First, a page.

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A big space crash probably made Uranus go awry

  Science says: A big space crash probably made Uranus go awry
This image, taken from a video by astronomy researcher of Durham University, Jacob Kegerreis, shows a computer simulation generated by the SWIFT open source code representing an object that crashes on the planet Uranus. Kegerreis says the detailed simulations show that the collision and transformation of Uranus 3 to 4 billion years ago probably tilted the massive planet about 90 degrees on its side. (Jacob A. Kegerreis / Durham University via AP)

Uranus is a crooked side, the only planet turning on its side. Scientists now believe that they know how it came about: it was pushed by a rock at least twice the size of the earth.

Detailed computer simulations show that a massive rock fell from the sun into the seventh planet, said Durham University astronomy researcher Jacob Kegerreis, who presented his analysis this month at a major Earth and Space science conference.

Uranus is unique to the solar system. The mighty planet, like its five largest moons, leans about 90 degrees on its side. His magnetic field is also one-sided and does not look like ours, says NASA chief scientist Jim Green. It is also the only planet whose inner heat can not escape from the nucleus. It has rings like Saturn, though weak ones.

"It's very strange," said Carnegie Institutional Scientist Scott Sheppard, who did not participate in the research.

The computer simulations show that Uranus collides and transforms "Maybe the whole stone that he hit enveloped ̵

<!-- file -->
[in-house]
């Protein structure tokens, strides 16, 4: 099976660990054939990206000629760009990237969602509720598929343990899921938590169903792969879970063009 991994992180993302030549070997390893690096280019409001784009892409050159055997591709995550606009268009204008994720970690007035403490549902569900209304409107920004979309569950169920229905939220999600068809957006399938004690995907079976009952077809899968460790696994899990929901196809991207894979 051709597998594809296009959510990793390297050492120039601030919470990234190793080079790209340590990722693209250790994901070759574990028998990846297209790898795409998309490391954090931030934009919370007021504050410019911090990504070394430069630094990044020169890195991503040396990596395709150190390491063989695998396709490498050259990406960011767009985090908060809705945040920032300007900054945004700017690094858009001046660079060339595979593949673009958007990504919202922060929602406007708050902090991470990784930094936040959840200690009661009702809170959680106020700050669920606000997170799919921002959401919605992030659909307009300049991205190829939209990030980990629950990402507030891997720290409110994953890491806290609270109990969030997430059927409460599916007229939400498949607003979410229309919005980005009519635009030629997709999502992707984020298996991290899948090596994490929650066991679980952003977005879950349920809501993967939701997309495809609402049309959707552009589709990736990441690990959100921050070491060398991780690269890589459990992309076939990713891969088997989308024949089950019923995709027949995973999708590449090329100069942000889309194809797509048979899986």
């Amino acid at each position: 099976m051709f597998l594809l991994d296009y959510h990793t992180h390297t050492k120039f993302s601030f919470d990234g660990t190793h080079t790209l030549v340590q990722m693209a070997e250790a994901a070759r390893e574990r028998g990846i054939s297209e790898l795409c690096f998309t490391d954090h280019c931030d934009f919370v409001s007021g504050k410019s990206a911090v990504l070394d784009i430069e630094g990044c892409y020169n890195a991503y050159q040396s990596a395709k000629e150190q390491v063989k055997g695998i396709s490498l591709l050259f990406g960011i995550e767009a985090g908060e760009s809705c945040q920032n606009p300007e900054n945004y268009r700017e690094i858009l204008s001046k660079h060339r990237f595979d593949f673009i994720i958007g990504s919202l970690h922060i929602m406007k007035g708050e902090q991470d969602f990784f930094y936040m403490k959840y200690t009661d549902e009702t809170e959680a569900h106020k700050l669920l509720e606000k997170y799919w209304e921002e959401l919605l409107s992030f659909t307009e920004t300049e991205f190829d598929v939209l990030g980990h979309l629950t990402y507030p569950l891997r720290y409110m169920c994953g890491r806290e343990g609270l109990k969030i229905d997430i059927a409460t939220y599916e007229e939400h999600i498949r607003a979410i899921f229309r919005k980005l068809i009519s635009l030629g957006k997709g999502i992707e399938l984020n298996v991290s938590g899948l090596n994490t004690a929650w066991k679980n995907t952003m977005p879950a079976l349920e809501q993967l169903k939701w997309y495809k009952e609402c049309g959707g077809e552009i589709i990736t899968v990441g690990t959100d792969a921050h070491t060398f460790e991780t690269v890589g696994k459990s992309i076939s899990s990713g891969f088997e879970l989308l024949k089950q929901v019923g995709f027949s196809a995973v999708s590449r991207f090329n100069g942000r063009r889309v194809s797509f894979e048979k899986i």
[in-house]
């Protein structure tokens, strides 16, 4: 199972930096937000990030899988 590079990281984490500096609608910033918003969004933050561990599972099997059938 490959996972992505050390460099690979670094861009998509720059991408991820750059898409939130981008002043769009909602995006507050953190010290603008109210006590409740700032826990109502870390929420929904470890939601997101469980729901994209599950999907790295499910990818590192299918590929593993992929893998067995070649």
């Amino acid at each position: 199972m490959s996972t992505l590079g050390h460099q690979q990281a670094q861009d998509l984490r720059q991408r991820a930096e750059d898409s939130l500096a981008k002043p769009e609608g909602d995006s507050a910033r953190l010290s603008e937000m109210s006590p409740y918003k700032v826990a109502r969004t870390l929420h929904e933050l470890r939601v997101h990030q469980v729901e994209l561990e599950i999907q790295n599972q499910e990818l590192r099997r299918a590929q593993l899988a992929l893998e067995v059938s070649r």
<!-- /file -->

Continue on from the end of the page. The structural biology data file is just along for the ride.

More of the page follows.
1; happened in a few hours," said Kegerreis. He produced an animation that showed the violent crash and its consequences.

It's also possible that the large object that overturned Uranus is still lurking in the Solar System for us to see, Green said. He would explain some of the planet's orbits and fit the theory that a missing Planet X orbits the Sun far beyond Pluto, he said.

Green said it is possible that many smaller space rocks – the size of Pluto – rock – has precipitated Uranus, but Kegerreis & Research and Sheppard point to a single unknown suspect. Green said a single impact was "right thinking".

The collision occurred 3 to 4 billion years ago, probably before the larger moons of Uranus had formed. Instead, there was a disk with things that merged into moons. And when this happened, Uranus's unusual inclination behaved like a gravitational tidal force pushing those five great moons to the same slope, Kegerreis said.

It would also have created an icy shell that kept Uranus' inner heat trapped, Kegerreis said. (The surface of Uranus is minus 357 degrees or minus 216 degrees Celsius.)

Ice is the key to Uranus and its neighbor Neptune. Just over a decade ago, NASA classified these two planets as "ice giants," which they no longer associate with the other major planets of the solar system, the gas giants Saturn and Jupiter. Pluto, a little further from the sun and not even officially a planet anymore, was explored more than Uranus and Neptune. They received only brief fly-bys from Voyager 2, the spacecraft that had entered interstellar space last month.

Uranus and Neptune "are definitely the least understood planets," said Sheppard.

But that can change. A robotic probe for one or both of these planets has topped the last wish-list of leading planetary researchers, and is likely to be at the top of the list.

Uranus was named after the Greek god of the sky. Her name often creates youthful humor when mispronounced like a body part. (It is rightly pronounced YUR-uh-nus.)

"Nobody laughs when I say Uranus," Green told NASA. "You must say it wrong to get the giggle."

Explore Further:
The "cataclysmic" collision shaped the development of Uranus

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